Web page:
Reality's Final Elimination Round
Surprise nominees and shocking snubs signal that the unscripted categories are due for a shake-up.
A wave of gasps swept the TV Academy's theater on nomination morning as two of the genre's most stalwart contenders -- American Idol and the only man to ever win host trophies, Jeff Probst -- were overlooked. This year, the four major unscripted races reveal that voters are hoping for buzzier fare (The Voice) and newcomers (Shark Tank) to shake up the status quo. "Our nom proves there's always room for another music show if it's done well," Voice host Carson Daly has said. There may also be room in the annals of Emmy history, too.
OUTSTANDING REALITY COMPETITION PROGRAM
Biggest snub: Poor Nigel Lythgoe! The executive producer of Fox's nine-time nominee American Idol (and frequent grouser over its losing streak) realized his worst fears when Idol didn't make the cut for competition contenders this year. After a shaky 11th season, lagging ratings and Jennifer Lopez and Steven Tyler's exit from the show, this had to hurt. Luckily for Lythgoe, he has another horse in the race, So You Think You Can Dance. Also snubbed? CBS' four-time nominee Survivor.
Surprising newcomers: Defying all odds, NBC's garishly addictive sing-off The Voice supplanted Idol in the race.
The playing field: With the exception of Mark Burnett's The Voice, it's the same roster as last year: Eight-time winner The Amazing Race battling one-time winner Top Chef, with Emmy bridesmaids Dancing With the Stars and Project Runway still in the wings and the youngest-skewing series, So You Think, hoping for an upset in its return to the race.
Likely winner: While singing competition Idol never pulled off a win here -- even in its early heyday -- The Voice had twice the flash, twice the star power and bigger overall numbers than its Fox competitor. Odds are that all that -- and those gimmicky spinning chairs -- will pay off on Emmy night.
OUTSTANDING REALITY SERIES, NONCOMPETITION
Biggest snub: There are fascinating omissions here, namely last year's winner -- and Discovery's gold standard for unscripted TV -- Deadliest Catch. Also missing is A&E's 2011 nominee Hoarders and Discovery's two-time nominee Dirty Jobs, not to mention some of the biggest reality series on TV: the never-nominated Pawn Stars and Deadliest Catch-like Swamp People, both from History.
Surprising newcomers: NBC's first entrant here, the celebrity genealogy-themed Who Do You Think You Are?, makes its debut after a strong third season (and on Friday nights, no less), as does ABC's entrepreneur contest, Shark Tank, another one produced by Burnett.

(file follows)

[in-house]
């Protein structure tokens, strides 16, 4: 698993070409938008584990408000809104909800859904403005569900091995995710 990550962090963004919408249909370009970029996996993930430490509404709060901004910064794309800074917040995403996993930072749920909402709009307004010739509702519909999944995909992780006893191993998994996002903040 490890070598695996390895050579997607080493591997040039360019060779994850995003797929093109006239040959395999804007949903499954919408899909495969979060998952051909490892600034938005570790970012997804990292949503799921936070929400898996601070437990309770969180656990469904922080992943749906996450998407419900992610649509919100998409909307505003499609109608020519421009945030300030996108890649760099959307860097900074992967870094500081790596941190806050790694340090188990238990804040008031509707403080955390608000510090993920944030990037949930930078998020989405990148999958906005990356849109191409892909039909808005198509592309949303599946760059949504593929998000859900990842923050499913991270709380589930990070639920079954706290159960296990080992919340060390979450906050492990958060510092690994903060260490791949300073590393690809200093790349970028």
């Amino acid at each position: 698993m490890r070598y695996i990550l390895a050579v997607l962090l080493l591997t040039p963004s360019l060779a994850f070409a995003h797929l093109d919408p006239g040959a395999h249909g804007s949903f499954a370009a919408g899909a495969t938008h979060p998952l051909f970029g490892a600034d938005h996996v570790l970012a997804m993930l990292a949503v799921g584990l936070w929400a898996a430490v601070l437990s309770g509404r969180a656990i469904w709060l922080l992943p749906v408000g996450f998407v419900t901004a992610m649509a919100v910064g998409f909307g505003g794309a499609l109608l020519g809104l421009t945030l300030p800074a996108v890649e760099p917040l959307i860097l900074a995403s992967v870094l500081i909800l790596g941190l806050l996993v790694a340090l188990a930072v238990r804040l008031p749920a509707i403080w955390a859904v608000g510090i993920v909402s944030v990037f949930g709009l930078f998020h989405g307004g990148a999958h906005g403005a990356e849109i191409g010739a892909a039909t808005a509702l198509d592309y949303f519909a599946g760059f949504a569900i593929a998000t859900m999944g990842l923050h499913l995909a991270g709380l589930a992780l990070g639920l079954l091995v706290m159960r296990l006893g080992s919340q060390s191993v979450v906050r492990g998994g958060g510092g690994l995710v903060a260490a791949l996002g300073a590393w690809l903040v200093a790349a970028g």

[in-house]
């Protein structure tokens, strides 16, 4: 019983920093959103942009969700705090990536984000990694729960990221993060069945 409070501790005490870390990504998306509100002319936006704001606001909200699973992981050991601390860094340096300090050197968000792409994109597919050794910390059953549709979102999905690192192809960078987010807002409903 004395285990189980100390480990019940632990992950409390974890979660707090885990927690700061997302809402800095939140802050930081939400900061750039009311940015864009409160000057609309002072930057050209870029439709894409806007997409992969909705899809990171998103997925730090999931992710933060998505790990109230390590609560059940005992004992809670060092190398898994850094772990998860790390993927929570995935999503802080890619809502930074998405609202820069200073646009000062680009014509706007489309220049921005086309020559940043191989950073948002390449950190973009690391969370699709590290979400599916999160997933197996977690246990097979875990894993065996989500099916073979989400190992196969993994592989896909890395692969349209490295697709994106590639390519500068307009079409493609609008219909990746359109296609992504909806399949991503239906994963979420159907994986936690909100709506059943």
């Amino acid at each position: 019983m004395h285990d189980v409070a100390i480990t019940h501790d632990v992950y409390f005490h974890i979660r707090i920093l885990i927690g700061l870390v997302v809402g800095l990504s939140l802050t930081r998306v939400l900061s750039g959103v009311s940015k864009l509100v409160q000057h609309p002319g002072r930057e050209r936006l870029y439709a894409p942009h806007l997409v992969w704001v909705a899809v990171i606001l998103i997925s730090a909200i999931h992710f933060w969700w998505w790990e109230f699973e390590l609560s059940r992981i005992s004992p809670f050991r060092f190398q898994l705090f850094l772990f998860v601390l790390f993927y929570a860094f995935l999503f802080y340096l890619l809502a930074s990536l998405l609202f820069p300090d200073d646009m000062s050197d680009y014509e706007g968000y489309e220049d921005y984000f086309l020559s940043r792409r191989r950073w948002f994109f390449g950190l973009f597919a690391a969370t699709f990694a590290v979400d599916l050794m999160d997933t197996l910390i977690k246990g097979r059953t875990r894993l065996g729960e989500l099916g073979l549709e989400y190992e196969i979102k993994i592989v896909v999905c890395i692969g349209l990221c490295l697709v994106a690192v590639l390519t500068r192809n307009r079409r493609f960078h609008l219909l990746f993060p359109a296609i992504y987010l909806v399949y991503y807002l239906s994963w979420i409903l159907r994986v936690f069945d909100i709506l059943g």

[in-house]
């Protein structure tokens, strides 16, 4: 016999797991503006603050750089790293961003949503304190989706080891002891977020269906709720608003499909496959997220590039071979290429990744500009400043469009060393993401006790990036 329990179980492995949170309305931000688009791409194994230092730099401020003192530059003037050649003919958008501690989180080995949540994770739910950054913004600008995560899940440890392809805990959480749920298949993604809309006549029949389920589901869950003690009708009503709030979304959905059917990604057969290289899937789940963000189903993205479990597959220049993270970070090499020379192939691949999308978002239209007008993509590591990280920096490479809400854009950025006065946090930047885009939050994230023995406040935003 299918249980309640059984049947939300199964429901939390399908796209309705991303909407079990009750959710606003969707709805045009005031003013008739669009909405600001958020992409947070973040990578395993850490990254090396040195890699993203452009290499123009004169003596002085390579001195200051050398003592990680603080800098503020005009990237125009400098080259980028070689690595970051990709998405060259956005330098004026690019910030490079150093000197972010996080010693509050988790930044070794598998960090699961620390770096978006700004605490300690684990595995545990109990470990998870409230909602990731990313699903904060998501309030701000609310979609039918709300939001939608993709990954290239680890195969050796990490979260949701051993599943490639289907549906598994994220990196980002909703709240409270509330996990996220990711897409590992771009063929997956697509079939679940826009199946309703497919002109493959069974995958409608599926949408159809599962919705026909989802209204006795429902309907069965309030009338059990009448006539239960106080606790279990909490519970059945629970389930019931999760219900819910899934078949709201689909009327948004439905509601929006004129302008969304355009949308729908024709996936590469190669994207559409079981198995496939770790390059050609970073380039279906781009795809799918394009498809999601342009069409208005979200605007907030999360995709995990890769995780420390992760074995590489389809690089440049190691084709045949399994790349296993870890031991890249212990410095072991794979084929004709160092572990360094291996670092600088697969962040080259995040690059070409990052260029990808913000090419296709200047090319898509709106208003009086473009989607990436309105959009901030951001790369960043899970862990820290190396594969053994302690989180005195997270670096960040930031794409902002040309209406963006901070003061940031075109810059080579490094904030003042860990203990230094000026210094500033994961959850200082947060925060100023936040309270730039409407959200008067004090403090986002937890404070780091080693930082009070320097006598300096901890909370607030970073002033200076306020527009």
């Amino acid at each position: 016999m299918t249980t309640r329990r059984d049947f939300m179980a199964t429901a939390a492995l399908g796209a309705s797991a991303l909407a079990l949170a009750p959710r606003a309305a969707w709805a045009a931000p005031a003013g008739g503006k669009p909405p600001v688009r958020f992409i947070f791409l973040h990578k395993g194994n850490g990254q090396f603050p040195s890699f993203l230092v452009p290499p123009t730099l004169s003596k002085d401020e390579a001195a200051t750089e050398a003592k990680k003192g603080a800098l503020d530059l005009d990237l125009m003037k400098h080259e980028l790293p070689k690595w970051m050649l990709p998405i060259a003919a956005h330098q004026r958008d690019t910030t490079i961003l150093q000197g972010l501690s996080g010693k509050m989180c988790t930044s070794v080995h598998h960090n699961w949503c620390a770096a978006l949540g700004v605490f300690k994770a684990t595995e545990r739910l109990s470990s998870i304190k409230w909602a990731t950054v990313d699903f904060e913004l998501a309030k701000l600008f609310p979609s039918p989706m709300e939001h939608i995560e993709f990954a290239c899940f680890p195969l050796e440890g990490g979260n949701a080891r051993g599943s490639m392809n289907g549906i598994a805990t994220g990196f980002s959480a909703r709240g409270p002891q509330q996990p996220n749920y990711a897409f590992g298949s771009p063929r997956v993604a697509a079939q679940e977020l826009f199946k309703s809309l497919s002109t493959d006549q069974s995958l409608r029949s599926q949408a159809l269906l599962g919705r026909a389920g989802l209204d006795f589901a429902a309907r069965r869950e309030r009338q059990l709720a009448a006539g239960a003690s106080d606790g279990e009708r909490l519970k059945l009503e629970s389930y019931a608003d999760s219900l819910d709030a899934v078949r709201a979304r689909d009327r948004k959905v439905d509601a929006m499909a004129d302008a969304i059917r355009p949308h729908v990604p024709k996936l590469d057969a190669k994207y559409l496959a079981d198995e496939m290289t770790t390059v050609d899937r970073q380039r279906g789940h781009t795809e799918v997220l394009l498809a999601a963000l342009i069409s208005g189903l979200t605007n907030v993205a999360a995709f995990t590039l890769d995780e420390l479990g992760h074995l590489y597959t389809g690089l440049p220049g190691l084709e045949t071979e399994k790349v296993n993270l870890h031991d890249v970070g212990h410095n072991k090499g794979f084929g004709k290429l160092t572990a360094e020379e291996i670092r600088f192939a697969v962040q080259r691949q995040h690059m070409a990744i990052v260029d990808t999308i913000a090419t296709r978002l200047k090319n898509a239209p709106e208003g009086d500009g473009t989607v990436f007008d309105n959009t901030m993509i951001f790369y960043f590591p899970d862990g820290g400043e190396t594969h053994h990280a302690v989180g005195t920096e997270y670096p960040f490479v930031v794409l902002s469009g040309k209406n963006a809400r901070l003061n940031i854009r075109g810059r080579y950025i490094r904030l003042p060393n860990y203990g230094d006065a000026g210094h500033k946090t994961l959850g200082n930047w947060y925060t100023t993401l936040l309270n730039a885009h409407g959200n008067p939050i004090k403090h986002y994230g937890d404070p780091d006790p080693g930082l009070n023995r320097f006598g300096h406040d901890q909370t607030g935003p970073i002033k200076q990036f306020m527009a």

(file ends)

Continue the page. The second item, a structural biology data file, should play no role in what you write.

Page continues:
The playing field: The 2010 family-friendly winner Jamie Oliver's Food Revolution has been canceled, which doesn't bode well for an exit victory. Stalwart, eight-time nominee Antiques Roadshow has never won, nor has Discovery's four-time nominee Mythbusters or CBS' 2011 nominee Undercover Boss.
Likely winner: With such an odd mix of new and old, odds play in favor of fresh competition, like Who Do You Think or Shark Tank.
OUTSTANDING NONFICTION SERIES
Snubs and newcomers: Once again, this contest is such a strange hodgepodge of documentary work and academic-minded programming (all mostly on cable and PBS) that there aren't any glaring snubs or surprise newcomers this year.
The playing field: Last year's winner, the PBS docuseries American Masters, is back, as is Travel Channel's three-time nominee Anthony Bourdain: No Reservations and Bravo's 13-time nominee Inside the Actors Studio. Discovery's epic seven-part tundra doc Frozen Planet debuts in the race.
Likely winner: Planet was stunning, but The Weight of the Nation has the serious, activist bent many voters value (when they aren't watching The Voice). And it was on the Emmy-magnet HBO, which never hurts.
OUTSTANDING HOST FOR A REALITY PROGRAM
Biggest snubs: After four straight victories -- the only talent to ever win here -- Probst was voted off the ballot. Runway's three-time contender Heidi Klum was snubbed for the second year in a row, which is odd, considering her series is in the mix.
Surprising newcomer: Can you be a newcomer if you've won 13 Emmys? Betty White can! The TV legend showed off her hosting chops on the senior-citizen version of Candid Camera, NBC's Betty White's Off Their Rockers, proving again there's life after 80. And 85. And 90.
The playing field: White stealing Probst's slot aside, the race is identical to last year's: Idol's Ryan Seacrest is back for a fifth time, So You Think's Cat Deeley has a second nom, Race's Phil Keoghan has racked up four noms, and it's Dancing's Tom Bergeron's fifth go at a victory.
Likely winner: One should never bet against White. Why start now?